Jim (pictured left), along with a fellow soldier in Vietnam.
As a Combat Veteran I have battled stigmas that assume failure for individuals with PTSD.
There are a lot of issues in the world right now; I think we can all agree on that. Although news tends to show the provocative, the dysfunctional, and the alarming, there are a lot of inspiring and positive stories unfolding around us. Take James for example. James is a Veteran of the Ho Chi Minh Trail and a lifelong entrepreneur. After speaking with James and hearing his story, I was compelled to share the work he is doing for other Veterans in his community. As James explained, “Combat veterans come back with issues. They may be high risk takers, they may be on adrenaline and not even really know they are. They're not interacting right, so they don't fit into the regular employment arena. I didn’t know, but I was one of those veterans." The VA (U.S. Department of Veterans Affairs) offers a variety of services for veterans and servicemembers to help with the transition back into the workforce. This includes Vocational Rehabilitation and Employment (VR&E).
What is Vocational Rehabilitation?
The VA Vocational Rehabilitation, also known as Chapter 31, aims to “help with job training, employment accommodations, resume development, and job seeking skills coaching. Other services may be provided to assist Veterans in starting their own businesses or independent living services for those who are severely disabled and unable to work in traditional employment.”
To gain these services, you must first apply through the VA (Found here), however this can often be challenging and overwhelming to those just starting out. Many programs require you to have capital before starting a business which turns into the “chicken and egg” dilemma. James went through this and is on a mission to help others through this process.
My favorite activity is providing consulting services to combat Veterans. One Veteran is building a peer-to-peer counseling business to help Veterans with PTSD. Rather than relying on government financial support, they are starting businesses. They are making a profit and lowering costs for public behavioral health systems. Watching them succeed is awesome.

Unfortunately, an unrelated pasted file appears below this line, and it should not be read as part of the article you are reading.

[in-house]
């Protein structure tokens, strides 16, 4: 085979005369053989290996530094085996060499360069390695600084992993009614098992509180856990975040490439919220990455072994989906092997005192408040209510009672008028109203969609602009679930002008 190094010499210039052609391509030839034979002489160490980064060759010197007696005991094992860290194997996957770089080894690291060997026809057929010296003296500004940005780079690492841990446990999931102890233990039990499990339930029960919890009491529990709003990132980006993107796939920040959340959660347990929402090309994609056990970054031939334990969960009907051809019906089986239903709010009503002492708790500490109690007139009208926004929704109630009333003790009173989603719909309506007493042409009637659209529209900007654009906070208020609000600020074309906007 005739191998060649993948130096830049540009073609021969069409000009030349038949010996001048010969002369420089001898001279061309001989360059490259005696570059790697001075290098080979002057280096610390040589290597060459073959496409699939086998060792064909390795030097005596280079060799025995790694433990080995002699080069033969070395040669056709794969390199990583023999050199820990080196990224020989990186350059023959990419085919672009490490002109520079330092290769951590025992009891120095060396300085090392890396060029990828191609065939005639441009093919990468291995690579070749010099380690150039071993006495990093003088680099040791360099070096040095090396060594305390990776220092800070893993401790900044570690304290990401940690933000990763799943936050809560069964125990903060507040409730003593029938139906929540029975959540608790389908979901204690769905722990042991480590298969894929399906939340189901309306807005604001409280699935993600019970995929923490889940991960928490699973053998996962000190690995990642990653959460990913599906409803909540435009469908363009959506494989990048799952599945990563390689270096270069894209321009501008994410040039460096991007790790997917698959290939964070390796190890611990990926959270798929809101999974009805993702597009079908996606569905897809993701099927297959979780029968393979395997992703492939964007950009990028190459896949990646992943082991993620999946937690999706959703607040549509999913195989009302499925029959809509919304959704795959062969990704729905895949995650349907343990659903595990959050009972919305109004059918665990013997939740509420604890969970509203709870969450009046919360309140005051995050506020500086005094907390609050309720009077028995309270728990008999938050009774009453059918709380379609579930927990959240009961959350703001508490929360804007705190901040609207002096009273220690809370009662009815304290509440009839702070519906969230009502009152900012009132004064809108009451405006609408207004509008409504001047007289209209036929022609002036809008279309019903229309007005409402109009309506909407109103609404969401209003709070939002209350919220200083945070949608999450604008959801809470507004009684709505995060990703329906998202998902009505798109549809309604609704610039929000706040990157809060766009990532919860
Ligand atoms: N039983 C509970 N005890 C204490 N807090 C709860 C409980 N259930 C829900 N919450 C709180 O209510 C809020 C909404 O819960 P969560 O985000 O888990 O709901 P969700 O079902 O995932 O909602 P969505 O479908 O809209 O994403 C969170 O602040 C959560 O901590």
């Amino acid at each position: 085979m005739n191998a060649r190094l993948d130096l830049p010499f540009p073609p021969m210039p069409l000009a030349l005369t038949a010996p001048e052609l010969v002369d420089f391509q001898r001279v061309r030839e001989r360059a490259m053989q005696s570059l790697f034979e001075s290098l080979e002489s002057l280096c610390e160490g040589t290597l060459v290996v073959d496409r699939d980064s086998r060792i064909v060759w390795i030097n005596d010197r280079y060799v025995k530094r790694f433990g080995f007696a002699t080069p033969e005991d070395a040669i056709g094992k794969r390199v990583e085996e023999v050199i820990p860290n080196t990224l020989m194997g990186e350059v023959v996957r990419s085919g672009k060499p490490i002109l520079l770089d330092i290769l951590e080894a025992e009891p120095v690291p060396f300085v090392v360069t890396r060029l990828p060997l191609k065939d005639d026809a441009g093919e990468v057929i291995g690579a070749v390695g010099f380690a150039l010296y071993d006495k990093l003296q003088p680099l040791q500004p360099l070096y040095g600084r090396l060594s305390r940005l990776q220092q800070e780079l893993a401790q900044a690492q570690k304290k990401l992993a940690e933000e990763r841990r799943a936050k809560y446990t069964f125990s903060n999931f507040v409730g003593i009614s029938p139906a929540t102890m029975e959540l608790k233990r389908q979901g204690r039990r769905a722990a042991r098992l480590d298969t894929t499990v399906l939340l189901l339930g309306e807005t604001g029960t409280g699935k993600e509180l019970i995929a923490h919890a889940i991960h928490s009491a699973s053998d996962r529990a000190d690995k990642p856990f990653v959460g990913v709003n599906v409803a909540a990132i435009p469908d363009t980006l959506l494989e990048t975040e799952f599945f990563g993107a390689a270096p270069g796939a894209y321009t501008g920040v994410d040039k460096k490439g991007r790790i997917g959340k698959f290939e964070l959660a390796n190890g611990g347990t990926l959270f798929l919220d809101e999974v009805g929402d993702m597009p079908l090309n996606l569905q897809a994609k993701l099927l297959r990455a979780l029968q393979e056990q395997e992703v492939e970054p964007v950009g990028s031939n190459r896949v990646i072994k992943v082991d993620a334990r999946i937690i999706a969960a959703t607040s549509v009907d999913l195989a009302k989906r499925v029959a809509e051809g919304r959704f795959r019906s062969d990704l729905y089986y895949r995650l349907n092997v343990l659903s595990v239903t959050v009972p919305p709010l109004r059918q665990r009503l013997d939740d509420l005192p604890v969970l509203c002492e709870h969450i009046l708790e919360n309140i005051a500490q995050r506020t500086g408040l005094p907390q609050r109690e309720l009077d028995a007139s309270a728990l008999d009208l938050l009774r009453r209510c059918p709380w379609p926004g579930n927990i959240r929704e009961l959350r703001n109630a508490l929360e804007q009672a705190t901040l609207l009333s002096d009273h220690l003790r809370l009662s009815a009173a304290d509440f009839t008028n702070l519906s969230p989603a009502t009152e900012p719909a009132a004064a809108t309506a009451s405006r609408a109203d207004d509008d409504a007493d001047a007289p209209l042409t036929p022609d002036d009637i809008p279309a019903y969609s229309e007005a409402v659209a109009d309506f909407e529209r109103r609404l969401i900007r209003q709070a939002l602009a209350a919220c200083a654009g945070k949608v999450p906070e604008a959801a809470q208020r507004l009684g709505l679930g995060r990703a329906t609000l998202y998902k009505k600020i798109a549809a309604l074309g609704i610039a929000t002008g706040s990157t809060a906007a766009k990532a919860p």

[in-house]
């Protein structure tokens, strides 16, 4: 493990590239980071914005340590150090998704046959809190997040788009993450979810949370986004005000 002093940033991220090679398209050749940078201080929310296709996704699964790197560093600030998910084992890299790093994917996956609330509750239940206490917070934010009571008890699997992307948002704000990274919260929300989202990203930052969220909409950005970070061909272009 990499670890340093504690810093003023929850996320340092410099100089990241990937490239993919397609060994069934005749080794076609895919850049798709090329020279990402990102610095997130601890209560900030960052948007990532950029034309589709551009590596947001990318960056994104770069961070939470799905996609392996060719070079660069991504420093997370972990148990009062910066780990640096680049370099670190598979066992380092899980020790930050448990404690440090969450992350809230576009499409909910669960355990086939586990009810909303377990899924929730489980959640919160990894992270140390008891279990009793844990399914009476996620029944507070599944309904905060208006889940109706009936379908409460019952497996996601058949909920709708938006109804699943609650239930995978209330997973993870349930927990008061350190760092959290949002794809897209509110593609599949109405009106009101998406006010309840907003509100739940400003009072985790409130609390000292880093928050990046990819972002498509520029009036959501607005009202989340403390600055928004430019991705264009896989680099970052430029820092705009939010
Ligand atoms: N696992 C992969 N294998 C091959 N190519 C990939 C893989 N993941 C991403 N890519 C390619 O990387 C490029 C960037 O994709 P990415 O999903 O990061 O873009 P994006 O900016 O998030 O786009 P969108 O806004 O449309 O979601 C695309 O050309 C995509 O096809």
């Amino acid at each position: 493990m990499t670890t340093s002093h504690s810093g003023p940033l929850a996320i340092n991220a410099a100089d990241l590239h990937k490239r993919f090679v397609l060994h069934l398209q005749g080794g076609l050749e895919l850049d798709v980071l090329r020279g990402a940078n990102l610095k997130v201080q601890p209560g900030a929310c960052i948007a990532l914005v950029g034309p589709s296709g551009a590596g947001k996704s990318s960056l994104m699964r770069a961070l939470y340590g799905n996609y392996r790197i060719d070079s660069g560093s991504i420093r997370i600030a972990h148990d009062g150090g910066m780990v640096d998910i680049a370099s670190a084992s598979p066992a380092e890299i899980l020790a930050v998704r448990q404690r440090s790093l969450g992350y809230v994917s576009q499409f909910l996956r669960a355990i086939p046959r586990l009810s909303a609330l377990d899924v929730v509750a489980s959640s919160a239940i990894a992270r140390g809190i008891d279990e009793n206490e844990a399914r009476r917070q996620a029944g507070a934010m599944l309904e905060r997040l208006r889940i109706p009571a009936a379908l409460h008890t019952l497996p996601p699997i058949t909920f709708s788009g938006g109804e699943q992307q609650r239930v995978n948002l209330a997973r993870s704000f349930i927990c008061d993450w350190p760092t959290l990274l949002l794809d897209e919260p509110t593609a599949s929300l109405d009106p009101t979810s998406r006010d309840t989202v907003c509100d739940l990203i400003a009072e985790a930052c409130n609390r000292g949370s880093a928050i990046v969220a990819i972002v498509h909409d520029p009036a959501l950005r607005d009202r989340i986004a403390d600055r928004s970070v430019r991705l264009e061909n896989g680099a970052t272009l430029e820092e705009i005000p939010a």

Since returning, James has started multiple social enterprises that help others with housing and job security. We first saw James when he took out his first Kiva loan to help launch his latest company, Veterans Business Services (VBS), which started in 2013 with the hope to provide a “help desk” for Veteran entrepreneurs seeking, acquiring, and/or developing small business. Although the VA offers Vocational Rehabilitation to Veterans, it is known for being a challenge to get through.
James recognized this and has been on a mission to help Veteran entrepreneurs ever since. “We wanted the business model to be self-sustaining from commercial revenue and be replicable. Our original Kiva loan tested market strategies to corporations and educational institutions who bought advertising on our website. The test worked.”
When I see the younger veterans experiencing the same things, especially combat veterans, I’m able to relate to them, and I guess that is what my passion is...trying to help them.
James has now been abele to reach his $10,000, to refine operations and training systems as VBS. Veterans Business Services is now accepted by the VA, as well as being featured in their operational manual as a top resource. James hopes to mentor other entrepreneurs through self employment and aims to creare an awareness in society that Veterans are more than their PTSD. They are bold. They are compassionate. They are entrepreneurs.
Are you a Veteran wanting mentorship on an idea?
Visit www.veteransbusinessservices.us/ for more information.
Have a business that you’d like to grow?